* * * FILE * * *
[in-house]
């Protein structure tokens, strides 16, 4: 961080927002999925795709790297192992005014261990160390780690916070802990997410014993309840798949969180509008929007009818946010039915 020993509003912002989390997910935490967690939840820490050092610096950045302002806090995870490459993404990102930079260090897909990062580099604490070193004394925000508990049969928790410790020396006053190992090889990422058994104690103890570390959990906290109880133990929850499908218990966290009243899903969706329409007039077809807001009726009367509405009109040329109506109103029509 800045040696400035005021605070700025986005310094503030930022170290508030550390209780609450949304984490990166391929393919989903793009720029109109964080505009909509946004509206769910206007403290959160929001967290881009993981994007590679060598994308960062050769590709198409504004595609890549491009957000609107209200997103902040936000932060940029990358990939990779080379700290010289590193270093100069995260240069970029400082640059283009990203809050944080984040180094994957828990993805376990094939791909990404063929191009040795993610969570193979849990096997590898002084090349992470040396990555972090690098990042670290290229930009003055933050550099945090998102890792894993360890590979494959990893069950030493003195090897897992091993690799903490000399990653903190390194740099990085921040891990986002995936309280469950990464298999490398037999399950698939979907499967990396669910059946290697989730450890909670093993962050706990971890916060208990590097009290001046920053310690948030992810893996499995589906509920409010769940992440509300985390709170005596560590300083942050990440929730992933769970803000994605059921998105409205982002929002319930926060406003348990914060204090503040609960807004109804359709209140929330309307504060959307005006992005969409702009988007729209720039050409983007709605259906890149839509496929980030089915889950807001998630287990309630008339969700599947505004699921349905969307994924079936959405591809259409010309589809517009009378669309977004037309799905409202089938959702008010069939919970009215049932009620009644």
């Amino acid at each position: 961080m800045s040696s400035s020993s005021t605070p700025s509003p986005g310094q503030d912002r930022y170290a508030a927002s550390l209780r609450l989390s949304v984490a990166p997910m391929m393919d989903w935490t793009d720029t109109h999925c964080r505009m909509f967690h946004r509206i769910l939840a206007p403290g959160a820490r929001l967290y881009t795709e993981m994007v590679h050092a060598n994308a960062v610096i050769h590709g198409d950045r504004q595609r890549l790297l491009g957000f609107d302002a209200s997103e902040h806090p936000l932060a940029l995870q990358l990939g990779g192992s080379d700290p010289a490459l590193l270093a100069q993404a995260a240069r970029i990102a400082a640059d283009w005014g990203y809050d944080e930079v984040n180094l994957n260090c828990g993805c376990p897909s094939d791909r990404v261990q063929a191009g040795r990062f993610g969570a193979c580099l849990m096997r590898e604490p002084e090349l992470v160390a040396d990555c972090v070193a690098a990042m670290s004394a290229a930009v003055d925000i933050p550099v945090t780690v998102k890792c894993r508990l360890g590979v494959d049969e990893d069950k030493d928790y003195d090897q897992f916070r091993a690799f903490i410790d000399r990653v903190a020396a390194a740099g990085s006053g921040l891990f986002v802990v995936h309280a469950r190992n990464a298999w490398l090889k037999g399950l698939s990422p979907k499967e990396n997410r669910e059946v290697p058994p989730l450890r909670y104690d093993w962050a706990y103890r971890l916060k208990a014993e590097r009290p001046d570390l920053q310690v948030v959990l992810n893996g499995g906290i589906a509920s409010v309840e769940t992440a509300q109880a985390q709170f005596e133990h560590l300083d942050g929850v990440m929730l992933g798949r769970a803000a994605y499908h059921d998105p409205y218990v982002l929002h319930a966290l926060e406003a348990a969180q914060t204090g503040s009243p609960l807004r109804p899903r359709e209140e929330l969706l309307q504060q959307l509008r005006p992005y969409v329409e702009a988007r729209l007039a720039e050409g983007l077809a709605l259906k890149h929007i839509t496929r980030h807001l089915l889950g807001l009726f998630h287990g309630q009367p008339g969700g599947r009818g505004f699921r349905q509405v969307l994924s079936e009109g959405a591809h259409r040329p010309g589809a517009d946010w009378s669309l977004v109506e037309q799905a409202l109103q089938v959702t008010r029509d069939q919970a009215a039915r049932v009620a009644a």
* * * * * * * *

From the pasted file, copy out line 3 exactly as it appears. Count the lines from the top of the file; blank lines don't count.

């Amino acid at each position: 961080m800045s040696s400035s020993s005021t605070p700025s509003p986005g310094q503030d912002r930022y170290a508030a927002s550390l209780r609450l989390s949304v984490a990166p997910m391929m393919d989903w935490t793009d720029t109109h999925c964080r505009m909509f967690h946004r509206i769910l939840a206007p403290g959160a820490r929001l967290y881009t795709e993981m994007v590679h050092a060598n994308a960062v610096i050769h590709g198409d950045r504004q595609r890549l790297l491009g957000f609107d302002a209200s997103e902040h806090p936000l932060a940029l995870q990358l990939g990779g192992s080379d700290p010289a490459l590193l270093a100069q993404a995260a240069r970029i990102a400082a640059d283009w005014g990203y809050d944080e930079v984040n180094l994957n260090c828990g993805c376990p897909s094939d791909r990404v261990q063929a191009g040795r990062f993610g969570a193979c580099l849990m096997r590898e604490p002084e090349l992470v160390a040396d990555c972090v070193a690098a990042m670290s004394a290229a930009v003055d925000i933050p550099v945090t780690v998102k890792c894993r508990l360890g590979v494959d049969e990893d069950k030493d928790y003195d090897q897992f916070r091993a690799f903490i410790d000399r990653v903190a020396a390194a740099g990085s006053g921040l891990f986002v802990v995936h309280a469950r190992n990464a298999w490398l090889k037999g399950l698939s990422p979907k499967e990396n997410r669910e059946v290697p058994p989730l450890r909670y104690d093993w962050a706990y103890r971890l916060k208990a014993e590097r009290p001046d570390l920053q310690v948030v959990l992810n893996g499995g906290i589906a509920s409010v309840e769940t992440a509300q109880a985390q709170f005596e133990h560590l300083d942050g929850v990440m929730l992933g798949r769970a803000a994605y499908h059921d998105p409205y218990v982002l929002h319930a966290l926060e406003a348990a969180q914060t204090g503040s009243p609960l807004r109804p899903r359709e209140e929330l969706l309307q504060q959307l509008r005006p992005y969409v329409e702009a988007r729209l007039a720039e050409g983007l077809a709605l259906k890149h929007i839509t496929r980030h807001l089915l889950g807001l009726f998630h287990g309630q009367p008339g969700g599947r009818g505004f699921r349905q509405v969307l994924s079936e009109g959405a591809h259409r040329p010309g589809a517009d946010w009378s669309l977004v109506e037309q799905a409202l109103q089938v959702t008010r029509d069939q919970a009215a039915r049932v009620a009644a």